Being a native of the small-town community made things challenging for several reasons. She said that there were times when she would have to divert cases to nearby judges to make sure individuals were treated fairly.
"It's been really hard for me over the years because I was born and raised here," Miller said. "Many times I would say, 'OK, you and I know each other,' 'We went to school together,' or, 'You're one of my kids' friends.' 'If you would prefer that I get another judge to come in here and handle this, I'm happy to do that.'
"It doesn't make me mad if they'd rather another judge look at their case," Miller said. "I want them to feel like they've been treated fairly. You really shouldn't be deciding someone's fate if they've been in your home and sat at your dinner table. I just never felt good about that."
Former Iron County bailiff and current Mesquite police officer Del Schlosser is someone who has both sat at Miller's dinner table and in her courtroom. He said people in the community love Miller as a person, which is why he believes she was so respected in the courtroom.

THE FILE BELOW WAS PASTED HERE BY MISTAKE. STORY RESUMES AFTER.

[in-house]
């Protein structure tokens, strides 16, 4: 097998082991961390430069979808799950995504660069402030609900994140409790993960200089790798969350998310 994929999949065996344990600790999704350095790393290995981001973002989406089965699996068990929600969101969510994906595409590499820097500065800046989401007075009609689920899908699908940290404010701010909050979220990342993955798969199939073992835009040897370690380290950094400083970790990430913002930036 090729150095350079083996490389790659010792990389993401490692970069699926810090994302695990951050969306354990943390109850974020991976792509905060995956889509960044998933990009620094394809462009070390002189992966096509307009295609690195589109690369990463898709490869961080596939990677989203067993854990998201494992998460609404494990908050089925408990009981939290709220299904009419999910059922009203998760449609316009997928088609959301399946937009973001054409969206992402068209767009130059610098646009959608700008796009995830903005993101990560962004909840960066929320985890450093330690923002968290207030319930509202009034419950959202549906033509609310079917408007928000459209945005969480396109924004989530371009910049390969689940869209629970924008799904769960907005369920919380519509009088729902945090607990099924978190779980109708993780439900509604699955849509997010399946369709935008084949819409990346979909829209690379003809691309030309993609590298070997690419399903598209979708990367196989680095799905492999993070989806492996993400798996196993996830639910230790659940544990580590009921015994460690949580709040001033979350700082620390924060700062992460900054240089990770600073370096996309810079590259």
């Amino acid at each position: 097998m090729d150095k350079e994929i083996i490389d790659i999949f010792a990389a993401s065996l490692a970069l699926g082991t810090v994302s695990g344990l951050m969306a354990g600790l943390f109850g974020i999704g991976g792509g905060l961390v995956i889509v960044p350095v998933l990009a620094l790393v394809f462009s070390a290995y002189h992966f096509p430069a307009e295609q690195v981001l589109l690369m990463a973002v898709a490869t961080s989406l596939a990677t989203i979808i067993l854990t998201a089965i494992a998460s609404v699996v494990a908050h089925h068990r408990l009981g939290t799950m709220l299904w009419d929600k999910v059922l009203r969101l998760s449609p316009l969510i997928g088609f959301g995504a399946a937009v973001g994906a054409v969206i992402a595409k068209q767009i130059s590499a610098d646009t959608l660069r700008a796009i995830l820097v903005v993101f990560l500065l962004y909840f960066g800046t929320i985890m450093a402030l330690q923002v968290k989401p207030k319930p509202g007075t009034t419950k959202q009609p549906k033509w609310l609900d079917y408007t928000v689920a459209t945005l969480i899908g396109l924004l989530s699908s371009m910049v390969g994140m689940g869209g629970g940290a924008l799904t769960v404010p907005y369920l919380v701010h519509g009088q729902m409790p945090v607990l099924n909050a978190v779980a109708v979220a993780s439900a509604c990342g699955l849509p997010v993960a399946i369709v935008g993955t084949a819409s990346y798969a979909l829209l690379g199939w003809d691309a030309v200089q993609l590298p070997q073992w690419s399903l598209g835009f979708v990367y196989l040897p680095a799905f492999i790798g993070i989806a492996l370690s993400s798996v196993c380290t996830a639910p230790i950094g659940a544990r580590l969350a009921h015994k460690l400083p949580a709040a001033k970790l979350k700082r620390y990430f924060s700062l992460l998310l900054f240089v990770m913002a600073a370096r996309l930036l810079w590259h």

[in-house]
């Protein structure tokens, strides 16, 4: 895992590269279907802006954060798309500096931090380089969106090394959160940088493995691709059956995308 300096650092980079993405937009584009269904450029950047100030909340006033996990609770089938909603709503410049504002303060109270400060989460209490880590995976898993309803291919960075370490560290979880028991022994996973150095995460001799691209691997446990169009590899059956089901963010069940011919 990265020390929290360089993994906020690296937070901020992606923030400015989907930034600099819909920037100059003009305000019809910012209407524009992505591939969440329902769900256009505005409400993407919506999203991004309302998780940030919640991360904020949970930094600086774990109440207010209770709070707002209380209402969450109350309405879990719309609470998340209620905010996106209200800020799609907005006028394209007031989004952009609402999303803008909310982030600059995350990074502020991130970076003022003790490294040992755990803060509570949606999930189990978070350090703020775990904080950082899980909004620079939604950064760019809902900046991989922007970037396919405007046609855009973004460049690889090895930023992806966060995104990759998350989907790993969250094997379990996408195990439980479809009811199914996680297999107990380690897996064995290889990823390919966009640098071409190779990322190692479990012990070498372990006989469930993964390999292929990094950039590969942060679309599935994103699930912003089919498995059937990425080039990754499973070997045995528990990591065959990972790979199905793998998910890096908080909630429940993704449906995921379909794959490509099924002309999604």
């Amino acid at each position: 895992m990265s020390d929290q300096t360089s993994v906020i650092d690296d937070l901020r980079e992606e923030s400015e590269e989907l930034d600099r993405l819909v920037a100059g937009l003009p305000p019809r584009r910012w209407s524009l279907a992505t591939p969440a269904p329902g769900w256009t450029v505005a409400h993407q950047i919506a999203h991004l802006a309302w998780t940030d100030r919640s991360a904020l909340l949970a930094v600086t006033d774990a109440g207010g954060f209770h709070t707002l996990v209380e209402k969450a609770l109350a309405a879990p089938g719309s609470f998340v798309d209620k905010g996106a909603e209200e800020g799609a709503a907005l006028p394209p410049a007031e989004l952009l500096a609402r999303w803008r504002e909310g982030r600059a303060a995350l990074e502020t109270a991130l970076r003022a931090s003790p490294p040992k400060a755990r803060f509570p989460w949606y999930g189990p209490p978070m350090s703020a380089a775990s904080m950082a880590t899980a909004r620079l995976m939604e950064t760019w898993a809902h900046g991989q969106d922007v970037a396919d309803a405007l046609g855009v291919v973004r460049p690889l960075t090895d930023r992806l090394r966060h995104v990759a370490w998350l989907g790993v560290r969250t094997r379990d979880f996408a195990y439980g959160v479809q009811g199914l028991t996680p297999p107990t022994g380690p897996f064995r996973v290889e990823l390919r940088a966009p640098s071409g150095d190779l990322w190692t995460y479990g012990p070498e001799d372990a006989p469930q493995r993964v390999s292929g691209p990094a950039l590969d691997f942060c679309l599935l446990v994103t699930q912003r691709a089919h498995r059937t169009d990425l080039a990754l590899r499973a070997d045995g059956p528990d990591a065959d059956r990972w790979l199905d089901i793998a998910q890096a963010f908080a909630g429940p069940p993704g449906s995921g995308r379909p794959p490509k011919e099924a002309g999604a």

"As a judge, she definitely demanded respect in her courtroom, but as I see it, it was more of an earned respect because she is very kind and fair," Schlosser said. "Being in a small community, she became more than a judge to me; she became a very good personal friend. … I don't know how many female judges we have in Utah, but I think there should be more."
Miller said stepping down has been hard, but it's a good time to do so. She wanted to thank her family — her husband, two sons, as well as the community at large — for all their support over the years.
"I sent a letter saying that I had no intention of filing for retention, and that I would be retiring as of Jan. 1," she said. "Our level of court has you step away at 75, and I'm 73, so I felt like this was probably a really good time to do that. So many people have been so supportive throughout my entire career, and I am so grateful for the opportunity I have had to serve this community."
As for what's next, Miller said she looks forward to spending time with her family, which has grown to now include several grandchildren.